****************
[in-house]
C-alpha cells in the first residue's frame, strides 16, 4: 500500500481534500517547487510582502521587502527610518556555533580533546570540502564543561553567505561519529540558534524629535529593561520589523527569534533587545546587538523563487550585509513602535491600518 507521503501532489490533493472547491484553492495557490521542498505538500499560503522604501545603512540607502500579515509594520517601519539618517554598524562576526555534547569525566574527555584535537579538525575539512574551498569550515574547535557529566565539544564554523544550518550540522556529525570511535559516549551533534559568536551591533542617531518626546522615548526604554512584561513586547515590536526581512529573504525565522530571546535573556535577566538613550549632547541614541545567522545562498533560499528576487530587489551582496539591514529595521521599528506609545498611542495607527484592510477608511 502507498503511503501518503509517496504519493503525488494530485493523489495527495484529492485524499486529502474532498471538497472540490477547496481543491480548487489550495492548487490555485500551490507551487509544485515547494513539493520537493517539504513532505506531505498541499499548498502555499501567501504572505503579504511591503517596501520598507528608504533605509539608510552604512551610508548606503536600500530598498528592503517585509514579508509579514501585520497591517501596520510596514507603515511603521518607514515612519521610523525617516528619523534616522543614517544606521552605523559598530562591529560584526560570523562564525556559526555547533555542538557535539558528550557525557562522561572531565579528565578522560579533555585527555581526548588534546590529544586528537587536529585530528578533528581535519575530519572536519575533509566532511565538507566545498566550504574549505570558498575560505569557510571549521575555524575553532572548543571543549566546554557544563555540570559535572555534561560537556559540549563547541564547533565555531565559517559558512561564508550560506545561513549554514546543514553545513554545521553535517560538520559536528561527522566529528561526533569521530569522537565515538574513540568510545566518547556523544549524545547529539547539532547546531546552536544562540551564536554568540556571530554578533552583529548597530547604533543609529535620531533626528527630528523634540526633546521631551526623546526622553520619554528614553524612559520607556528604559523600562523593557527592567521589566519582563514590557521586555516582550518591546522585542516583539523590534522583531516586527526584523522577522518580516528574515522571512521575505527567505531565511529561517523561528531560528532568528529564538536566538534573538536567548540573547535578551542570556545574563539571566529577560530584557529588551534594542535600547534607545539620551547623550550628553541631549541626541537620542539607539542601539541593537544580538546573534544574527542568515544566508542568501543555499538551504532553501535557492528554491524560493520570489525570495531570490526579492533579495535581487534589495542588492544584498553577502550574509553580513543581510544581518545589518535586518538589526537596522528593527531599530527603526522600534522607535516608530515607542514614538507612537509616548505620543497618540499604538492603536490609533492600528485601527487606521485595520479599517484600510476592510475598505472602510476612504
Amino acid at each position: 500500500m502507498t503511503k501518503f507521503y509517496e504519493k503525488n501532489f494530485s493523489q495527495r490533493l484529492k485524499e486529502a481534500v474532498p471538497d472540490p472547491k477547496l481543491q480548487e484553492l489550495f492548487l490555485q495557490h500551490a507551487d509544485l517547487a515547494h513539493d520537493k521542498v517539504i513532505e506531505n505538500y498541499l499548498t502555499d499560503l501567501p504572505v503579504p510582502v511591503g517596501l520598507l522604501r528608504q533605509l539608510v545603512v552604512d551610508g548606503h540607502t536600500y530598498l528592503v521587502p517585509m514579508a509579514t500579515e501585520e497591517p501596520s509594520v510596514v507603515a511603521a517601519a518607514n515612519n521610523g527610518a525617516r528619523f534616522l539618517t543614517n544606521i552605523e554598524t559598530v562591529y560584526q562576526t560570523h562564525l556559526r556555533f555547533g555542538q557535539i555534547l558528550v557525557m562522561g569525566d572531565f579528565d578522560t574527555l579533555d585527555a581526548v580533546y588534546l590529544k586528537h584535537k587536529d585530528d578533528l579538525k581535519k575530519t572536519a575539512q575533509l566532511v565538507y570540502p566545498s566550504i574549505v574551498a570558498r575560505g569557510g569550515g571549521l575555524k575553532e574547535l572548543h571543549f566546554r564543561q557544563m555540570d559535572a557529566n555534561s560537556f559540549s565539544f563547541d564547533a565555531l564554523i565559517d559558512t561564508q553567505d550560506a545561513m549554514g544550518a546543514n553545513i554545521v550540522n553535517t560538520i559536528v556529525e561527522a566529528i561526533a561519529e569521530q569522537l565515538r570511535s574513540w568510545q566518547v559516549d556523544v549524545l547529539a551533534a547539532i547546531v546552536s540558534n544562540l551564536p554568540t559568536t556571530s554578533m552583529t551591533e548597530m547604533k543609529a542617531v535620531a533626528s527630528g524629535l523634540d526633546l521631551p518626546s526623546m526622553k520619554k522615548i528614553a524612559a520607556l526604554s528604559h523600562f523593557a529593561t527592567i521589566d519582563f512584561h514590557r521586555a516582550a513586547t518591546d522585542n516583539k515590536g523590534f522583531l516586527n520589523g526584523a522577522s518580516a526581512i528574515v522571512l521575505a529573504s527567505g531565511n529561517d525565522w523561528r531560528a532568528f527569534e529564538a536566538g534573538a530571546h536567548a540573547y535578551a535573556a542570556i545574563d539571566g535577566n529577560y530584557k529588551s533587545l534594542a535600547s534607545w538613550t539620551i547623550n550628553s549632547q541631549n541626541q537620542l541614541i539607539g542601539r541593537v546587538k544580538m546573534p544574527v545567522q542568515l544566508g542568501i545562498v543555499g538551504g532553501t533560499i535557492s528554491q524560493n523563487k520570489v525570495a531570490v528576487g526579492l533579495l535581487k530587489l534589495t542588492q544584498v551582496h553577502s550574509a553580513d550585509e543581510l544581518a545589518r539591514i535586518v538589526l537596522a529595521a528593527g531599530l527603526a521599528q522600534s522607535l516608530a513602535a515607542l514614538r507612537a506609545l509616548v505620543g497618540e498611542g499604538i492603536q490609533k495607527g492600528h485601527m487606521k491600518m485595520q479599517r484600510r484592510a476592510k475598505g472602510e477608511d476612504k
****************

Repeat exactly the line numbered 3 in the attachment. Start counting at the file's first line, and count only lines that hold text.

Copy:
Amino acid at each position: 500500500m502507498t503511503k501518503f507521503y509517496e504519493k503525488n501532489f494530485s493523489q495527495r490533493l484529492k485524499e486529502a481534500v474532498p471538497d472540490p472547491k477547496l481543491q480548487e484553492l489550495f492548487l490555485q495557490h500551490a507551487d509544485l517547487a515547494h513539493d520537493k521542498v517539504i513532505e506531505n505538500y498541499l499548498t502555499d499560503l501567501p504572505v503579504p510582502v511591503g517596501l520598507l522604501r528608504q533605509l539608510v545603512v552604512d551610508g548606503h540607502t536600500y530598498l528592503v521587502p517585509m514579508a509579514t500579515e501585520e497591517p501596520s509594520v510596514v507603515a511603521a517601519a518607514n515612519n521610523g527610518a525617516r528619523f534616522l539618517t543614517n544606521i552605523e554598524t559598530v562591529y560584526q562576526t560570523h562564525l556559526r556555533f555547533g555542538q557535539i555534547l558528550v557525557m562522561g569525566d572531565f579528565d578522560t574527555l579533555d585527555a581526548v580533546y588534546l590529544k586528537h584535537k587536529d585530528d578533528l579538525k581535519k575530519t572536519a575539512q575533509l566532511v565538507y570540502p566545498s566550504i574549505v574551498a570558498r575560505g569557510g569550515g571549521l575555524k575553532e574547535l572548543h571543549f566546554r564543561q557544563m555540570d559535572a557529566n555534561s560537556f559540549s565539544f563547541d564547533a565555531l564554523i565559517d559558512t561564508q553567505d550560506a545561513m549554514g544550518a546543514n553545513i554545521v550540522n553535517t560538520i559536528v556529525e561527522a566529528i561526533a561519529e569521530q569522537l565515538r570511535s574513540w568510545q566518547v559516549d556523544v549524545l547529539a551533534a547539532i547546531v546552536s540558534n544562540l551564536p554568540t559568536t556571530s554578533m552583529t551591533e548597530m547604533k543609529a542617531v535620531a533626528s527630528g524629535l523634540d526633546l521631551p518626546s526623546m526622553k520619554k522615548i528614553a524612559a520607556l526604554s528604559h523600562f523593557a529593561t527592567i521589566d519582563f512584561h514590557r521586555a516582550a513586547t518591546d522585542n516583539k515590536g523590534f522583531l516586527n520589523g526584523a522577522s518580516a526581512i528574515v522571512l521575505a529573504s527567505g531565511n529561517d525565522w523561528r531560528a532568528f527569534e529564538a536566538g534573538a530571546h536567548a540573547y535578551a535573556a542570556i545574563d539571566g535577566n529577560y530584557k529588551s533587545l534594542a535600547s534607545w538613550t539620551i547623550n550628553s549632547q541631549n541626541q537620542l541614541i539607539g542601539r541593537v546587538k544580538m546573534p544574527v545567522q542568515l544566508g542568501i545562498v543555499g538551504g532553501t533560499i535557492s528554491q524560493n523563487k520570489v525570495a531570490v528576487g526579492l533579495l535581487k530587489l534589495t542588492q544584498v551582496h553577502s550574509a553580513d550585509e543581510l544581518a545589518r539591514i535586518v538589526l537596522a529595521a528593527g531599530l527603526a521599528q522600534s522607535l516608530a513602535a515607542l514614538r507612537a506609545l509616548v505620543g497618540e498611542g499604538i492603536q490609533k495607527g492600528h485601527m487606521k491600518m485595520q479599517r484600510r484592510a476592510k475598505g472602510e477608511d476612504k